Titus put up with our questions with the patience of a saint. There was so much to see, absorb and learn simply staring out the windows.
For the record, Titus’ answers to the questions were:
• “That’s a tuk tuk.” (It was a three-wheeled vehicle used as a type of taxi, giving hired rides.)
• “People pay to ride on the back of other people’s motorbikes. I’ve seen people put their cows on motorbikes.” (What? I never saw that but I wanted to. Desperately.)
• “If you get into an accident, mostly, you go on with your life if everything is OK.” In fact, we did, and we just went on.
• “Speeding tickets are a big deal and can cost a lot of time and money if you have to go to court.”
• “Asante sana.”
We saw lots and lots and lots of people on foot throughout Western Kenya on main roads. They walked with shoes, without, some dressed up in smart suits or children in school uniforms. We saw people in western-style clothes and people in more traditional dress, especially women, which included a head wrap. Some were barefoot; most were not.
Just as you might imagine, women carried things on their heads, backs stick-straight as they balanced wide, shallow bowls filled with bananas on top of their heads. More commonly, we spotted tall, white bags on their heads. They carried water in big, yellow jugs – but not on their heads.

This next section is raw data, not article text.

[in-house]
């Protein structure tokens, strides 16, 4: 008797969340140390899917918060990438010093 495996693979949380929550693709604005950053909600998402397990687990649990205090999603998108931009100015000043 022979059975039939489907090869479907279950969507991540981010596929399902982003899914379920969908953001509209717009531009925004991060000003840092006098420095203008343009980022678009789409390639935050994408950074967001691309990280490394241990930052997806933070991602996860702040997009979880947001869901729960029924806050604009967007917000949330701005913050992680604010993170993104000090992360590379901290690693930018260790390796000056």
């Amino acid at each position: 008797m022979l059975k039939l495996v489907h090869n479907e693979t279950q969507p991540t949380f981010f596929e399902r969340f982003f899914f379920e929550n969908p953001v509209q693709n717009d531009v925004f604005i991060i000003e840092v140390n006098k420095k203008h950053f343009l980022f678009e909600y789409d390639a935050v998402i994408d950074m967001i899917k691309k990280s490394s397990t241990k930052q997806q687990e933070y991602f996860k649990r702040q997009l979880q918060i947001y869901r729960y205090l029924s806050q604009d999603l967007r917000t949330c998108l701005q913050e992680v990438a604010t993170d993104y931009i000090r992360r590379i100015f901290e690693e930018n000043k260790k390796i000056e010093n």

My western viewpoint told me this was a hard life. To them, it is just life. You walk where you need to go, you learn to balance things on your head at a young age, you grow your own food, you hang up laundry to dry outside. You live in a mud hut because it is what you have. If you are fortunate, you receive a full education, but nothing is offered for free beyond primary school.
And that presents the common thread I found throughout this trip, the thing that unites us all and changes my perspective: We all want the same things. Me, sitting in my home in New Albany, happy and air-conditioned: I want a good education for my children, and for them to receive as much education as possible.
Philister, on her farm in Kenya right now as you read this, wants that, too. She wants her children to receive as much education as possible.
We all want the same things. For some, though, it is much more a struggle to get it.
MORE FARMS, AND HOPE
The farmers we visited in Kenya in the next three days of our trip all want that, too. Every time we asked about their hopes and dreams for the future, it was never for themselves. It was for the next generation. Children are inescapable in Kenya; they surround you at every farm. If you live in Kenya, you’re raising your own children, and likely someone else’s, too, maybe a sister or brother who has passed on or who has “gone away,” as we were told more than once as part of a family story. Where did they go? They shrug. No one knows.